Spec Reviews


After Greg's last two posts I can see this is going to work out great. While Greg's product (Encarta) is getting close to shipping and he's going through all the things you go through to get a product out the door, my product (Office) is just about to start serious development for the next version. So as we talk about what we're dealing with in our jobs you'll get some insight into two radically different places in the product cycle.


As you might expect, before we can start serious development we have to write specs. Those aren't my job (that's what Program Managers do) but developers and testers are actively involved in critiquing the specs. Technically my purpose in those meetings is to flag any design issues that would make the product untestable, but in reality I'm there to provide my input on what the product should do. Remember when Greg said that testers are advocates for our end users? That attitude continues with the spec reviews, I spend a lot of time trying to change things that I think are, for lack of a better word, dumb.


This is an important process because Software Engineering 101 teaches us that finding problems in the specs is orders of magnitude cheaper then finding them later. We take these spec reviews seriously, and passions sometimes run strong in the meetings. This is important stuff, and the time to speak up if you think we're headed down the wrong path.


Since we're doing all this spec review right now my whole test team is kind of in that nit-picky, griping mode (this is a mode we as testers naturally gravitate toward, when our job encourages it it can be ugly.) But something non-software related happened two weeks ago. Office started moving into a brand new building on campus, and let me tell you that the new building paired with everyone in spec review mode hasn't been pretty.


The first few days the majority of our meetings devolved into not reviewing our future software designs, but reviewing the building design. Complaints range all over the place, and being the technically oriented people we are most of them are functional complaints: the bathrooms and kitchens are too far away (108 and 132 yards from my office - I love Visio), the cafeteria is too small, there is just one small paper towel dispenser in the large bathrooms, the high tech light switches don't work right, traffic in the parking garage doesn't flow well, and more. Others in my team known more for their design taste complain of the boxy feeling, the long straight unbroken hallways, the exposed concrete. It's been an interesting time and it's kind of funny to me how a much of software nerds feel like we're qualified to be experts on building design.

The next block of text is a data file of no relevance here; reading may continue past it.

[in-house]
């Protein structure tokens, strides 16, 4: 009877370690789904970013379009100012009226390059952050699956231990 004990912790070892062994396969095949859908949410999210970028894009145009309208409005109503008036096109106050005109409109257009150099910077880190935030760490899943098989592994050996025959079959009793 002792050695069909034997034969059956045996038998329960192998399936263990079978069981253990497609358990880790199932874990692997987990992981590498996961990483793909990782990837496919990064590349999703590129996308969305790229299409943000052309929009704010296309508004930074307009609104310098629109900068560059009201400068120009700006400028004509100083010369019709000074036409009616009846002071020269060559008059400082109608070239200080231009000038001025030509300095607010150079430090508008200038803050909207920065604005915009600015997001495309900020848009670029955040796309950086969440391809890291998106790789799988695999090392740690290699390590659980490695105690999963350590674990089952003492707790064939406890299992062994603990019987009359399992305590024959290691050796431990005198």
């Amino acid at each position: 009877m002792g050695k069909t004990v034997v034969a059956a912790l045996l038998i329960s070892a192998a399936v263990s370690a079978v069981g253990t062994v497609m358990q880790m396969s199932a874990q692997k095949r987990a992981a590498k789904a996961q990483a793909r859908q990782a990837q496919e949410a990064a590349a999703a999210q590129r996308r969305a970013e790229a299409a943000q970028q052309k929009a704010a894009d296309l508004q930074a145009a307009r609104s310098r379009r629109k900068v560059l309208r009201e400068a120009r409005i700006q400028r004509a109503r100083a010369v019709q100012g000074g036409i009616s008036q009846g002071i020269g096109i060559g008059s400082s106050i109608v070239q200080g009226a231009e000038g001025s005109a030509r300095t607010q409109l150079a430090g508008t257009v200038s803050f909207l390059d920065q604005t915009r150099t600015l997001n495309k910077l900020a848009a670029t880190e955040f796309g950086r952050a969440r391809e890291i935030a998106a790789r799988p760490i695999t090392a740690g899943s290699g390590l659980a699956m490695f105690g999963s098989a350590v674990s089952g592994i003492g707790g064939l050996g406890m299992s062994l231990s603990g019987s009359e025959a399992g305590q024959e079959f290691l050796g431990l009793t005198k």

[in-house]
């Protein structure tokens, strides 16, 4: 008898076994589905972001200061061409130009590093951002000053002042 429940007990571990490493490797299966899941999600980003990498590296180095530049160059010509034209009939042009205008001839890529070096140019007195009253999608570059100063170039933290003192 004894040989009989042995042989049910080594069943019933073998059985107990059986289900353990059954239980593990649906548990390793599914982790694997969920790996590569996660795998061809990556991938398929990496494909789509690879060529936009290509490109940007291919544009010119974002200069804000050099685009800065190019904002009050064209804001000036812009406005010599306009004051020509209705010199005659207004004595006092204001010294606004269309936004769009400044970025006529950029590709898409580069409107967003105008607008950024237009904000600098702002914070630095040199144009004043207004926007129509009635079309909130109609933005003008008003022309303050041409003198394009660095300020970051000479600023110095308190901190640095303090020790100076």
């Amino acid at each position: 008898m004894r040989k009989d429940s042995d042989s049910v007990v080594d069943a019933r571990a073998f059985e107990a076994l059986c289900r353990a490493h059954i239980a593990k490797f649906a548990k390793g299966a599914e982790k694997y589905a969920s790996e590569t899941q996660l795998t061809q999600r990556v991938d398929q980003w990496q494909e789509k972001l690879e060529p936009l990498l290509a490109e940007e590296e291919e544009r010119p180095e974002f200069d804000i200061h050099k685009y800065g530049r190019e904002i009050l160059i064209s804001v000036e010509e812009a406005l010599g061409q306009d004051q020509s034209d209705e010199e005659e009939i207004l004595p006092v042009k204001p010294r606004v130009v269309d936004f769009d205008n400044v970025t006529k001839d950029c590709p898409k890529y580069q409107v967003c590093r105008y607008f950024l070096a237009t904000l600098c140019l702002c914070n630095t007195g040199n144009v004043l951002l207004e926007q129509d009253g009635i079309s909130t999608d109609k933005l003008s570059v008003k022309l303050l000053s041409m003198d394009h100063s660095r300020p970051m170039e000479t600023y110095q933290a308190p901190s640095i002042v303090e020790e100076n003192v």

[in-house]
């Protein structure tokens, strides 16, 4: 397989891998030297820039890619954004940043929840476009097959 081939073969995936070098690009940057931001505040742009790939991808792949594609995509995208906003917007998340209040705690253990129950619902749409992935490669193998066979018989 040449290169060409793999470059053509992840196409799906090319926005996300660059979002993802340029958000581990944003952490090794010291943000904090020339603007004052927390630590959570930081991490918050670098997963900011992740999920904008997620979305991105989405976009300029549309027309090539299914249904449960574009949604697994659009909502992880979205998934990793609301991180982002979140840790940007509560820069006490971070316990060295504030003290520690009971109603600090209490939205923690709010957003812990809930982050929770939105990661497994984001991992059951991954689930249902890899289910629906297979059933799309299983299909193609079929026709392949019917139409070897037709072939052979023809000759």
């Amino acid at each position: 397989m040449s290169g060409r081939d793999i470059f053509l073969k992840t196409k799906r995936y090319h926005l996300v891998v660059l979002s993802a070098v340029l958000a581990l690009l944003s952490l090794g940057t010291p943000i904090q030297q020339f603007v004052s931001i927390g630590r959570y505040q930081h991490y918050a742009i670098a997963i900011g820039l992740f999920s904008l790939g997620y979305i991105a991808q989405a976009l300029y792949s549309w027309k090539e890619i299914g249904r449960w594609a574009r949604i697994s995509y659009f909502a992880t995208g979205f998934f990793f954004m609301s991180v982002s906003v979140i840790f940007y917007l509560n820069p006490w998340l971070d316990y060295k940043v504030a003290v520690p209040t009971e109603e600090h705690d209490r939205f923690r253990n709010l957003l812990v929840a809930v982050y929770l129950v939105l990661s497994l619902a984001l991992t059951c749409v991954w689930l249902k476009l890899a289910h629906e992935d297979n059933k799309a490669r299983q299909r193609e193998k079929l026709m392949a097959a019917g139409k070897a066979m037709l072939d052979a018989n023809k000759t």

But we are experts, because we're the users for the building. We may not be able to effectively design or build it, but we certainly can spot problems in the finished product. Your users will be like this with your software, they may not know what a better way to do it is, but they'll know if they don't like the way it works. Bring your customers in early (when you can still change things) and really listen to what they complain about.


But it's hard to bring customers in too early. Spotting problems like this in the design phase is hard. Most of the time you have to see the finished product in action to spot the problems. I know the parking garage is screwed up, but I'm not sure I could have looked at the design plan for it and spotted all the things I see now that I'm actually using it every day. Software is the same way, this is why beta tests are such a big deal - release the software out to users when it's a mostly finished product. It would have been like bringing us into the building when the structure solidly in place but the finishing wasn't quite done. Once again though, major problems can't really be fixed at this point, it's hard to put a new bathroom in when all the walls and plumbing are done. Preferably we'd like to find these issues in the design phase. With experience those of us in the industry can sometimes do this, but the users, the people that really matter, have almost no hope of it.